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Devotions on the Book of Job (Tuesday, Week 14)

July 26, 2016 | by: Ben O'Donoghue | 0 Comments

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Devotions |

God has spoken (Job 38-41), and Job is accepting of what he has heard (Job 42:2). But clearly not everyone is satisfied. I mentioned Virginia Woolf’s reaction: “I read the Book of Job the other day and I don’t think God comes out well in it!”. Such a view is articulated more academically by some commentators, such as this from Norman Habel:

“For God to intervene and erase all of Job's successes without any provocation by Job himself seems not only arbitrary but totally out of character with God. God contravenes the moral laws of divine behaviour upon which the traditional way of wisdom was founded. This God does not appear to be God the sage but a version of God the jealous king, who is apparently willing to violate human life to gratify personal ends”.

Clearly one of the main themes of the Book of Job is its expression of the limitations of human wisdom in response to the mysteries of the ways of God. Nevertheless, it is surely helpful to engage in deep thought when it comes to thinking about God and the existence of sin, suffering and evil in the world. We may not be able to explain it fully, but we can think biblically.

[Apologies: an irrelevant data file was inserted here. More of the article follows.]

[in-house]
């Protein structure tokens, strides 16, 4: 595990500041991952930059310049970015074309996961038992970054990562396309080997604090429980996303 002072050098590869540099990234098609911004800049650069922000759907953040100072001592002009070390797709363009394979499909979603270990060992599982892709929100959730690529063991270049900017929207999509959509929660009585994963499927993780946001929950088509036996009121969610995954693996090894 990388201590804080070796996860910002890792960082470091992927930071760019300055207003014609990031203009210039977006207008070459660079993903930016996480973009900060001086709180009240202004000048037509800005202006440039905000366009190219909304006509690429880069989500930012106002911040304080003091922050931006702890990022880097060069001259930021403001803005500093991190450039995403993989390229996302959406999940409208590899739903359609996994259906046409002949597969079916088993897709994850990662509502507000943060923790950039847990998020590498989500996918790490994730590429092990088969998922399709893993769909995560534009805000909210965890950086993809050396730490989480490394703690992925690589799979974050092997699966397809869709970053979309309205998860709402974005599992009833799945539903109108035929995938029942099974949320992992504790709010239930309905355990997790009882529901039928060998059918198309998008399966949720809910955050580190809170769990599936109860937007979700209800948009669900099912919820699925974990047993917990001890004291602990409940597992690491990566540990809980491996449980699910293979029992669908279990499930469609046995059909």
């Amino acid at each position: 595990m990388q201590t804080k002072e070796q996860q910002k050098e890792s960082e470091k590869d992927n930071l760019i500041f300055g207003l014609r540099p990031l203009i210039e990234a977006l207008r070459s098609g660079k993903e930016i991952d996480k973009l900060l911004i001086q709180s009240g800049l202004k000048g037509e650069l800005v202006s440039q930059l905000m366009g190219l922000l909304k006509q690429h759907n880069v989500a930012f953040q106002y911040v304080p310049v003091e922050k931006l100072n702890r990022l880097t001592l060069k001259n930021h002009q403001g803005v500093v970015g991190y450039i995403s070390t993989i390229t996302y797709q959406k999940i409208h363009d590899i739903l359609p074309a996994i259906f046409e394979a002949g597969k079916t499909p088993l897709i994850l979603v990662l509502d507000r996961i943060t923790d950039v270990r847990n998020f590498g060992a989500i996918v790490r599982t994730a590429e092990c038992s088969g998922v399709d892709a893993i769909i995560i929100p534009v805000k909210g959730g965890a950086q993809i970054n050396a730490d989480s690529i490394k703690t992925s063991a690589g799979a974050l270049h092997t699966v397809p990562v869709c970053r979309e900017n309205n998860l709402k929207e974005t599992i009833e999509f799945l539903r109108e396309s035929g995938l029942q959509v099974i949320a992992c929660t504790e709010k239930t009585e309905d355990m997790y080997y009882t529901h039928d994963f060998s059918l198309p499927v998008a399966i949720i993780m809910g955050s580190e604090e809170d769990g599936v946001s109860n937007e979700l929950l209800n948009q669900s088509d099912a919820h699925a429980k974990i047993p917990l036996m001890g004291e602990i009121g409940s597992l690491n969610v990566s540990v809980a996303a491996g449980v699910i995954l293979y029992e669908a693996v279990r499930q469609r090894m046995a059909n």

For those willing to work through it, I offer below some of my thoughts from an essay I wrote some months ago on the question: “Respond to the claim that God is ultimately responsible for human sin because he determines all things which happen”. We have already established God’s total sovereignty in this series (see the introductory message). So what follows is an excerpt engaging with some of the broader thinking on this apparent problem (I hinted at some of this in the conclusion to the message last Sunday). I apologise in advance for the length and more academic tone of this writing (be thankful I haven’t posted the whole thing, nor all of the footnotes!!)


Some have attempted to reconcile notions of God’s sovereignty and human responsibility by suggesting that God in his freedom, chooses to limit the extent of his own sovereign control to allow human free will. Indeed, it is maintained that God cannot be deemed just and humanity held genuinely responsible if our actions and decisions are the result of anything other than libertarian free will. While such a position might satisfy in the logical, philosophical and ethical domains, it cannot ultimately stand the avalanche of Biblical material which crushes any concept of God’s limited sovereignty and radical human freedom under its glorious weight.

From the evil decisions of Joseph’s brothers, to the hardening of Pharaoh’s heart, to the rebellion of the Assyrians, to David’s conducting of a census, to the betrayal of Jesus by Judas, there are countless Scriptural examples of God’s control even over sinful actions. It is surely significant that this interweaving of human responsibility and overarching divine sovereignty culminates in what John Murray calls “the arch crime of history”- the murder of Jesus Christ, the Son of God. The sinful actions of all involved in the death of Jesus were all due to “God’s set purpose and foreknowledge” (Acts 2:23). These people did what God’s “power and will had decided beforehand should happen” (Acts 4:28).